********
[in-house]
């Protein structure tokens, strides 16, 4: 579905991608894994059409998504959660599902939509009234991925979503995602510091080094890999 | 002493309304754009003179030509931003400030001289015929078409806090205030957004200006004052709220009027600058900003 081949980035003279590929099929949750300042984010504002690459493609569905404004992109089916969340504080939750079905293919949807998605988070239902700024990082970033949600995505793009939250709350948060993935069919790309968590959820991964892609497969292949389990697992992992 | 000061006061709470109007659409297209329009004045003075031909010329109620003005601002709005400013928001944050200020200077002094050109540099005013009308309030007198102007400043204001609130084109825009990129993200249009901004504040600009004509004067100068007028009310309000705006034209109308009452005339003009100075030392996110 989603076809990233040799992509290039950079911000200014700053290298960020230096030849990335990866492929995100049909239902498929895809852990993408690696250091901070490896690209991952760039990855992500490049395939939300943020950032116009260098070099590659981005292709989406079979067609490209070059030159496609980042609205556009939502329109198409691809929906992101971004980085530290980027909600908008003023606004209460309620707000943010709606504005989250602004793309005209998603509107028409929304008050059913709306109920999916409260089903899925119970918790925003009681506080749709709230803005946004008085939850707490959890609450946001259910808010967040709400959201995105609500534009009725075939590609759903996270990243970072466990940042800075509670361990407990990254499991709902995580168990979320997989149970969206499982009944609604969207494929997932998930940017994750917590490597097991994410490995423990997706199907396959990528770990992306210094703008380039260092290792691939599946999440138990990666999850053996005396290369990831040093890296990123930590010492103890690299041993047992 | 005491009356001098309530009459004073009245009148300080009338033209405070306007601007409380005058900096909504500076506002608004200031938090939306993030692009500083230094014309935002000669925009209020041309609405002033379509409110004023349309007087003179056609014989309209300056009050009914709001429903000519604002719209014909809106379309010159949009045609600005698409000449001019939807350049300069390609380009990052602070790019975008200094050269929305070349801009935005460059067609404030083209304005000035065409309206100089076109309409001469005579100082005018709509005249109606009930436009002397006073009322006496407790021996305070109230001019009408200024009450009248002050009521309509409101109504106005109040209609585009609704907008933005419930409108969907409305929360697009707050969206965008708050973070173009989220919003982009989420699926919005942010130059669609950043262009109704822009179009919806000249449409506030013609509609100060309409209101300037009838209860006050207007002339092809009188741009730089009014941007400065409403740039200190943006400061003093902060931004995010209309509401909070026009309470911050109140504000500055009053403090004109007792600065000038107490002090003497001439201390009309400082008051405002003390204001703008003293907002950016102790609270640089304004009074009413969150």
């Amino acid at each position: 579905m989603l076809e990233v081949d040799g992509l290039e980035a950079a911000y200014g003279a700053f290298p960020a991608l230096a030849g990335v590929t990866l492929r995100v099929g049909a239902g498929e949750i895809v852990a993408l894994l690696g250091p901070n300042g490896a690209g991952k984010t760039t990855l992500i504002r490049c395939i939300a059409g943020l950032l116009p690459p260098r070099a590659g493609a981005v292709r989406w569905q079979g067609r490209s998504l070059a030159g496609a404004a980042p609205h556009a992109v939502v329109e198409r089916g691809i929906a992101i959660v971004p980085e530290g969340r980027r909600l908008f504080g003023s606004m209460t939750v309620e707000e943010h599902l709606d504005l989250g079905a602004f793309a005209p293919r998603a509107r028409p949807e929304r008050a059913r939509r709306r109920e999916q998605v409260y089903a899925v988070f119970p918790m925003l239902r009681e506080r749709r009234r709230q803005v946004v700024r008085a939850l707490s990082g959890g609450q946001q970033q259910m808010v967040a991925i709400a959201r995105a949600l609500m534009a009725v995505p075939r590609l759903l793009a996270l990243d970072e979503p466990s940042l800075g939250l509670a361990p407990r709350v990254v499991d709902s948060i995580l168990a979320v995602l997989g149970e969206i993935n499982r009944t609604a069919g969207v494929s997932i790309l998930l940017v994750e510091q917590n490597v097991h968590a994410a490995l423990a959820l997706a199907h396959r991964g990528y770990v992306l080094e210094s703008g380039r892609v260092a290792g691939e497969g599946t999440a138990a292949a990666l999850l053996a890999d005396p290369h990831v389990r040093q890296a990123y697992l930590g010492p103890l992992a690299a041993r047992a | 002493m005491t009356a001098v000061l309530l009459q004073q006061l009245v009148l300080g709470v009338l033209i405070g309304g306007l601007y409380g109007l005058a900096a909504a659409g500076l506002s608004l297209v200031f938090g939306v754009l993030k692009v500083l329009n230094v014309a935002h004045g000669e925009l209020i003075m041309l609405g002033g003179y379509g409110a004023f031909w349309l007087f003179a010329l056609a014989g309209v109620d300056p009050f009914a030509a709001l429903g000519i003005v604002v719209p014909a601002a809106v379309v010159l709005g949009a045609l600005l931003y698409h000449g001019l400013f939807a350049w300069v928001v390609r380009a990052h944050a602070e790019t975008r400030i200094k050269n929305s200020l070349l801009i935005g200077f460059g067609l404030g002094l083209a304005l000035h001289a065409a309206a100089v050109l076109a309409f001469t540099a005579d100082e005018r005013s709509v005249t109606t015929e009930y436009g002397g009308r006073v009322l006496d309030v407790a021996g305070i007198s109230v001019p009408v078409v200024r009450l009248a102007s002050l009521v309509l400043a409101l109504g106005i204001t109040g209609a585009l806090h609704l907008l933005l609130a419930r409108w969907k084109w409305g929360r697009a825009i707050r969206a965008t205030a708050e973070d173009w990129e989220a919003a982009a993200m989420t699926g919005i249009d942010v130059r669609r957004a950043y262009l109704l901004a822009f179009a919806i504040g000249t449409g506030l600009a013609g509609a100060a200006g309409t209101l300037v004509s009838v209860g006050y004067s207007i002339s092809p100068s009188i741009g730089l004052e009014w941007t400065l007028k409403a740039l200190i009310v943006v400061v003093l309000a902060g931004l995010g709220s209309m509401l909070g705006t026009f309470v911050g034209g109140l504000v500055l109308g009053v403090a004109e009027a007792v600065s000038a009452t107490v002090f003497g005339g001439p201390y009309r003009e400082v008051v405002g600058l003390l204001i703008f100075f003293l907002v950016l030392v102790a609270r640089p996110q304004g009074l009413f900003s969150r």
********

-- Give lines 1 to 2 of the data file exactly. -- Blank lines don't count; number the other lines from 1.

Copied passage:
[in-house]
């Protein structure tokens, strides 16, 4: 579905991608894994059409998504959660599902939509009234991925979503995602510091080094890999 | 002493309304754009003179030509931003400030001289015929078409806090205030957004200006004052709220009027600058900003 081949980035003279590929099929949750300042984010504002690459493609569905404004992109089916969340504080939750079905293919949807998605988070239902700024990082970033949600995505793009939250709350948060993935069919790309968590959820991964892609497969292949389990697992992992 | 000061006061709470109007659409297209329009004045003075031909010329109620003005601002709005400013928001944050200020200077002094050109540099005013009308309030007198102007400043204001609130084109825009990129993200249009901004504040600009004509004067100068007028009310309000705006034209109308009452005339003009100075030392996110 989603076809990233040799992509290039950079911000200014700053290298960020230096030849990335990866492929995100049909239902498929895809852990993408690696250091901070490896690209991952760039990855992500490049395939939300943020950032116009260098070099590659981005292709989406079979067609490209070059030159496609980042609205556009939502329109198409691809929906992101971004980085530290980027909600908008003023606004209460309620707000943010709606504005989250602004793309005209998603509107028409929304008050059913709306109920999916409260089903899925119970918790925003009681506080749709709230803005946004008085939850707490959890609450946001259910808010967040709400959201995105609500534009009725075939590609759903996270990243970072466990940042800075509670361990407990990254499991709902995580168990979320997989149970969206499982009944609604969207494929997932998930940017994750917590490597097991994410490995423990997706199907396959990528770990992306210094703008380039260092290792691939599946999440138990990666999850053996005396290369990831040093890296990123930590010492103890690299041993047992 | 005491009356001098309530009459004073009245009148300080009338033209405070306007601007409380005058900096909504500076506002608004200031938090939306993030692009500083230094014309935002000669925009209020041309609405002033379509409110004023349309007087003179056609014989309209300056009050009914709001429903000519604002719209014909809106379309010159949009045609600005698409000449001019939807350049300069390609380009990052602070790019975008200094050269929305070349801009935005460059067609404030083209304005000035065409309206100089076109309409001469005579100082005018709509005249109606009930436009002397006073009322006496407790021996305070109230001019009408200024009450009248002050009521309509409101109504106005109040209609585009609704907008933005419930409108969907409305929360697009707050969206965008708050973070173009989220919003982009989420699926919005942010130059669609950043262009109704822009179009919806000249449409506030013609509609100060309409209101300037009838209860006050207007002339092809009188741009730089009014941007400065409403740039200190943006400061003093902060931004995010209309509401909070026009309470911050109140504000500055009053403090004109007792600065000038107490002090003497001439201390009309400082008051405002003390204001703008003293907002950016102790609270640089304004009074009413969150």